Millennials fall into the 18-34 age group that now make up the largest generation of Americans, officially surpassing Baby Boomers in 2015. They spend an average of $85 dollars a day, accounting for 28% of daily per-person spending in the United States, and that number grows each year. Capturing their loyalty is critical for retail success, but traditional loyalty programs aren’t necessarily the route to take with the younger consumer. To remain competitive in 2017 and beyond, loyalty programs must evolve to suit the tastes and preferences of Millennials.
How Can You Reach These Kids?
Consider this: one of every four Millennials has cut the cord on their cable package, and 11% of Millennials have never subscribed to cable. They opt instead for streaming services like Netflix, HBO Now, and Hulu. They don’t read newspapers and more likely to get their news from social media than any other generation. Attempting to establish relationships and develop loyalty with Millennials won’t work if retailers rely solely on traditional advertising.
What does reach the younger generation is information and advice. Having grown up in a hyper-connected, social-media obsessed world, they rely on input from others. They spend time researching products and services before making a purchase, evaluating online reviews, reading product information and blog posts, and watching videos. They don’t want to be told what to do, but prefer to draw their own conclusions based on informative and useful content.
When It Comes To Loyalty Programs, Simple Is The Word
While all of this may sound daunting, there is good news for retail loyalty programs. Millennials love discounts and they leverage loyalty programs to receive rewards and price breaks. In fact, Millennials are more likely to utilize a range of loyalty programs in order to receive discounts including coupons (26%), fuel savings programs (25%), and cash-register instant discounts (23%).
How they shop for loyalty programs, however, is different than what many retailers are used to. Millennials grew up on TV and computers, which means they have short attention spans. If something doesn’t catch their eye quickly, they move on to something else. When it comes to interacting with brand or store loyalty programs, they prefer to keep it simple. If they have to do too much work to understand it, they won’t engage.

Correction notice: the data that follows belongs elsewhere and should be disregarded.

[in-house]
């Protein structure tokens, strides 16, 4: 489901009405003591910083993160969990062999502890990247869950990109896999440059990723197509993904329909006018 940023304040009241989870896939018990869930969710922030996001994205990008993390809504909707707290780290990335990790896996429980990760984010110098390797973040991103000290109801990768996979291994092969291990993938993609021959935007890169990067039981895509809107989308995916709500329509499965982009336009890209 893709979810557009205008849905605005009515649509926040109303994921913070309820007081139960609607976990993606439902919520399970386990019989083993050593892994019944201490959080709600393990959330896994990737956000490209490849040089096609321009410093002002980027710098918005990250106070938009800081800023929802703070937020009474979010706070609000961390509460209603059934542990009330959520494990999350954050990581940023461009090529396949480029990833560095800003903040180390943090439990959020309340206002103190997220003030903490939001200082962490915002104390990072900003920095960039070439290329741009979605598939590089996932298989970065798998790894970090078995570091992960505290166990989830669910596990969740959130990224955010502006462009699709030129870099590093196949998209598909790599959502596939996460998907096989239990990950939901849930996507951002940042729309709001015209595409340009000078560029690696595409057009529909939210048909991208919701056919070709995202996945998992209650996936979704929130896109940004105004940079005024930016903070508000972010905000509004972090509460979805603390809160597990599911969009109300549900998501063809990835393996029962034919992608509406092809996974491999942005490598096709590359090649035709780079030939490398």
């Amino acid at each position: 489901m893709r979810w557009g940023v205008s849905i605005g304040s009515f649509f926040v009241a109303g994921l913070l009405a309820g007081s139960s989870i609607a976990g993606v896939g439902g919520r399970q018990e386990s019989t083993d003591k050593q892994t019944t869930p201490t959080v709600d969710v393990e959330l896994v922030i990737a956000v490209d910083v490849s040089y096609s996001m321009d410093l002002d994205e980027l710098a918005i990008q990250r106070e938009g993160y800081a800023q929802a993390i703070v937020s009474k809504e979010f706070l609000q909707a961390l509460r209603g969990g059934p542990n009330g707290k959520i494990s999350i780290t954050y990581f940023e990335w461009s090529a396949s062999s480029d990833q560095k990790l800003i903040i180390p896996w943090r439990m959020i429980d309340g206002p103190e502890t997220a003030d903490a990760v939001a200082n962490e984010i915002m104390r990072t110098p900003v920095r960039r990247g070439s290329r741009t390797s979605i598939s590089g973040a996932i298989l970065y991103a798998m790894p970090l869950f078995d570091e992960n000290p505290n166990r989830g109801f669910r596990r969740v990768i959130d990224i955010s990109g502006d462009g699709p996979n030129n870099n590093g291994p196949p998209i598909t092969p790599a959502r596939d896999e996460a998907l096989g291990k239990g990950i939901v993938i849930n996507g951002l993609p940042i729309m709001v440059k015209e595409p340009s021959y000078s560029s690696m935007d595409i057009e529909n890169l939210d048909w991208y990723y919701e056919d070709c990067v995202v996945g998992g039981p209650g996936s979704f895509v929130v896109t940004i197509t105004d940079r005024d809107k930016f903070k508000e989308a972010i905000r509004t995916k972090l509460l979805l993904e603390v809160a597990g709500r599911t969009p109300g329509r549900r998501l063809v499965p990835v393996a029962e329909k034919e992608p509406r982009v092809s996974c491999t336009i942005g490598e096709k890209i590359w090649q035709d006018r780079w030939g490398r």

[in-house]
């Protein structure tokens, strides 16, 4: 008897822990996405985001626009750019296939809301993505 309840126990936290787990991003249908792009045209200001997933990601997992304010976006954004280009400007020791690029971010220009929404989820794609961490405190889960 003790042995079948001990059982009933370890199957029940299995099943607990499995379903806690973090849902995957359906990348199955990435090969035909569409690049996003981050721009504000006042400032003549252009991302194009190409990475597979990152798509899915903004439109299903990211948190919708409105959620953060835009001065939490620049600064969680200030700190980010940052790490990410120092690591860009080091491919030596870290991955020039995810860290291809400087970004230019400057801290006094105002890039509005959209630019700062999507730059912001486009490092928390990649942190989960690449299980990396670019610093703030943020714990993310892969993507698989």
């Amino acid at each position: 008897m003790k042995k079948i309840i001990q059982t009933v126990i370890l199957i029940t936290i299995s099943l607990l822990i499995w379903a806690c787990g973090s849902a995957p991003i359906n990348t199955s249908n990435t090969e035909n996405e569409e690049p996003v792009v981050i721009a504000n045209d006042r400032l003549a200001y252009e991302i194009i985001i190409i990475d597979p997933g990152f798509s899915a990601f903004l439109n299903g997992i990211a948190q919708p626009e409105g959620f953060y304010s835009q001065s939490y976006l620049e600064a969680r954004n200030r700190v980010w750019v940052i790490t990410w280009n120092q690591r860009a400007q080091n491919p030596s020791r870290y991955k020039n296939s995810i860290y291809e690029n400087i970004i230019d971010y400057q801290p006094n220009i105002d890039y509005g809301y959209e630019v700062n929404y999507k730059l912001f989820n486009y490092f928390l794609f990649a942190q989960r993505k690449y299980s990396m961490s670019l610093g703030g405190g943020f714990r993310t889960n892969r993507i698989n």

Still Using Plastic Loyalty Cards? You’re Probably Losing Millennials
So, if you reach Millennials where they like to hang out, if you can convince them through simple messaging and social proof that your loyalty program is beneficial, you’re in, right? Maybe not. Not only do they want simplicity in terms of understanding a program and cashing in, they also want simplicity at the cash register or checkout. They don’t necessarily want a keyring full of plastic cards. They want to make a purchase and have it count without any work or effort on their part, and they want to be able to check their reward status with a tap of the finger.
A whopping 40% of Millennials use mobile apps to track and redeem their rewards, and their use of plastic membership card usage dropped by 4% during 2016. If you lack the resources to provide Millennials with what they want, a simple way to bridge this gap without overhauling an entire program from scratch is to work with a program like Plenti, that lets users collect and redeem rewards across multiple retailers, gas stations, and even chain restaurants and travel booking sites with a single card and member number.
Plenti took some time to catch on, but at the end of 2016, the program posted nearly 40 million active members who have earned more than 40 billion points with a $400 million value and redeemed their points for nearly $90 million worth of offers. Simple programs like this that give the user control will resonate with the younger consumer.
Regardless of the specific rewards program, the key to attracting and retaining Millennial loyalty is to keep the program as simple and convenient as possible. When you can meet those needs, you’ll connect with the ever-growing and ever-spending Millennial consumer.